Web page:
A Christmas Rhyme

Illustration for Edgar Allan Poe's "The R...

Illustration for Edgar Allan Poe’s “The Raven”. Accompanies the phrase “And my soul from out that shadow that lies floating on the floor/Shall be lifted–nevermore!” (Photo credit: Wikipedia)

Christmas made me late
But gave me inspiration for my update,
So as you can see this time,
I’m going to try to make it rhyme.

Some say a poem must paint a perfect picture,
Some say it is all about the structure,
Others say that a poem is not fine
Unless it has a proper rhyme.

The Raven was read aloud Christmas night,
Followed by a poem about love’s might.
Both poems were much longer than mine,
and still they did beautifully rhyme.

I have reached the fourth stanza
Of this rhyme extravaganza,
And I’m already having trouble
With making it rhyme.

I hope you all had a very happy Christmas!

Reviews on Amazon

only front cover only c and f


I’ve just seen that my book Colours and fragments have received two reviews on amazon 🙂

They can be read here, and the first six pages can be read too.

A great big thank you to all of you for your support!


The Novel that had No Title, Part 2 (or The Editing)

This is a special celebratory post!

It’s 65,000 words later, and my novel is finished! 🙂

All right, that’s as close to a lie as it gets. The “story” part of the novel is finished, but I haven’t edited anything yet. Also, I still need to find a good title.

Anyway, I’m going to write only flash fiction and short stories until March 30th and then it begins: The editing!

Thank you all so much for reading, I hope you’ll all return and enjoy my stories in the future.

Do you have any large projects that you’re working on?


“Untitled” no. 7 (or “The Novel Which had no Title”)

The novel I am writing has 15 chapters, 91 pages, 33,600 words and no title.

Of course I expect to write about 41,400 words more before it is finished, so there is no hurry, but still I wondered if the Great Internet, had something interesting to say about title creation.

I found several interesting sites:

Rachelle Gardner’s blog (a literary agent): http://www.rachellegardner.com/2010/03/how-to-title-your-book and
eHow: http://www.ehow.com/how_2308134_title-novel.html
both had some nice concrete suggestions, and not so much text that it swamped me.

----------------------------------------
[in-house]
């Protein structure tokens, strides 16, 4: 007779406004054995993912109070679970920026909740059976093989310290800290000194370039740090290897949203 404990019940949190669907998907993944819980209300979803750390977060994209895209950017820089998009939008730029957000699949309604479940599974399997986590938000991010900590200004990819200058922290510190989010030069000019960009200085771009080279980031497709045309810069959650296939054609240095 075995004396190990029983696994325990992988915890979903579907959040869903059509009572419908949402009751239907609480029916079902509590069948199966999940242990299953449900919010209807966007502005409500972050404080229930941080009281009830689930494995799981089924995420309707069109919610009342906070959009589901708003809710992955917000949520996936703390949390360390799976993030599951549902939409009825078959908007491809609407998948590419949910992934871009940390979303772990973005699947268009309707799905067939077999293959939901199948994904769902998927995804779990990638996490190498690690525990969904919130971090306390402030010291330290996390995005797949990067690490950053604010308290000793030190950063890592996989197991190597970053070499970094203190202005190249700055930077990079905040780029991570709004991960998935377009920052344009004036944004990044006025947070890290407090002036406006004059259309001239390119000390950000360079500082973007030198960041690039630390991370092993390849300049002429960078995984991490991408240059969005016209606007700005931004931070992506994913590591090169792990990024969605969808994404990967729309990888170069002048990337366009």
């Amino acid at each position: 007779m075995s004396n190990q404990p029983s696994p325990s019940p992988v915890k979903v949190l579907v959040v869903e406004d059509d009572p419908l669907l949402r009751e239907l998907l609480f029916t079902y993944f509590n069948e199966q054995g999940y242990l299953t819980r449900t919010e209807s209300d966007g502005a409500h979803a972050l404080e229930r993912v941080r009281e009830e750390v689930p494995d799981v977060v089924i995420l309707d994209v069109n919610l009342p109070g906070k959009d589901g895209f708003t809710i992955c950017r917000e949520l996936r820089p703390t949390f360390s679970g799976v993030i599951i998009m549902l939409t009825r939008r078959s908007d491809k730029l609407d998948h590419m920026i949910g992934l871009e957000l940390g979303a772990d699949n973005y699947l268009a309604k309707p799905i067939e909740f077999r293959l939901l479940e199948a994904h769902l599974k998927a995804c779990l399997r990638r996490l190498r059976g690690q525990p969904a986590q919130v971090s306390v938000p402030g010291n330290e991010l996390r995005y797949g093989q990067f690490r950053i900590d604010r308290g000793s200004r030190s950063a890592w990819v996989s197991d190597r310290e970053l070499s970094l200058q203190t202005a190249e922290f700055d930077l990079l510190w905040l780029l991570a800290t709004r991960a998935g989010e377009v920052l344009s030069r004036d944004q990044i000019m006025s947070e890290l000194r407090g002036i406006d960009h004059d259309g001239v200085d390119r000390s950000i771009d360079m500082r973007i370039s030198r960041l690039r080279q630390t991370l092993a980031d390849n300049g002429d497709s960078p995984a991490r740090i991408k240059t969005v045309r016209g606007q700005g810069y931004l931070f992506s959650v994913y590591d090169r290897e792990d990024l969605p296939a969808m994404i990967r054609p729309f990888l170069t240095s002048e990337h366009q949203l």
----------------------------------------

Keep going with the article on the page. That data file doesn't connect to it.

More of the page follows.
Wiki how: www.wikihow.com/Create-a-Good-Story-Title
Had a few pointers though some were rather obvious and the suggestions were less concrete than the ones found at the two sites above.

Write and Publish Fiction: http://www.write-and-publish-fiction.com/good-book-title.html
Had a nice exercise, but with the title: “Follow This Simple Exercise to Create a Good Book Title That Sells!” I really felt like they were trying to sell me something.

All in all, many of the sites I found repeated the same things. I have gathered some of the ones I liked here:

  • Make really REALLY ReAlLy long lists with all the things your story/novel/poem is about. Concentrate on verbs and nouns in particular and try to match some of them up.

  • If somewhere in your story/novel/poem there is a really funny/smart/interesting phrase, use it in your title.
  • Make it short. (Unless you have a really great idea which takes up the whole cover.)
  • Use good quotes if you can find them. (try www.thinkexist.com)
  • Use alliteration or rhyme if possible. (Of course this might make it sound like something for children, but grown ups like rhymes too… I do anyway.)
  • Be careful with giving it a title which is already in use; it might cause a lot of confusion.
  • Make sure the title has something to do with the story/novel/poem. If the title is “Cake” everyone will be disappointed if there is no cake in the story in some way or another. Everyone feels cheated if the cake is a lie.
  • Find stories/novels/poems in the same genre as yours and check out their titles. Find out which kind of titles you like. Find out why you like those titles. Use that to make your own title. Without of course making it too generic.

That’s the list I came up with. I’ll probably take a look at it again when the novel is finished.

What do you do when you need a good title?


PS. I have an exam on Tuesday and another the week after, so there might not be any more updates before I am done. I should be reading right now, but I agree with thebyronicman that regret should be the 8th deadly sin, so I regret nothing!

Colours and Fragments on Smashwords

See the world through new eyes, witness the troubles of a father who wishes to be with his son, or a husband who had a black out because of his wife’s frying pan. Experience the happiness a sword can bring and follow a young girl seeking solace.

I have collected 19 of my short stories/flash fiction texts and published an e-book on Smashwords.com with them. Many of them can also be read here on my blog, but some of them cannot.

It can be bought here: https://www.smashwords.com/books/view/252576.

I want to say thank you up front for every purchase/donation, and thank you to all of you wonderful people who have read my blog and/or commented and/or liked.

As an extra thank you, the first two people who comment on this post and write what their favourite text from my blog is, will receive  coupons for a free copy of Colours and Fragments 🙂

Thank you again all of you, I hope you will enjoy all my future posts!




Of Pictures in Writing and Writing in Pictures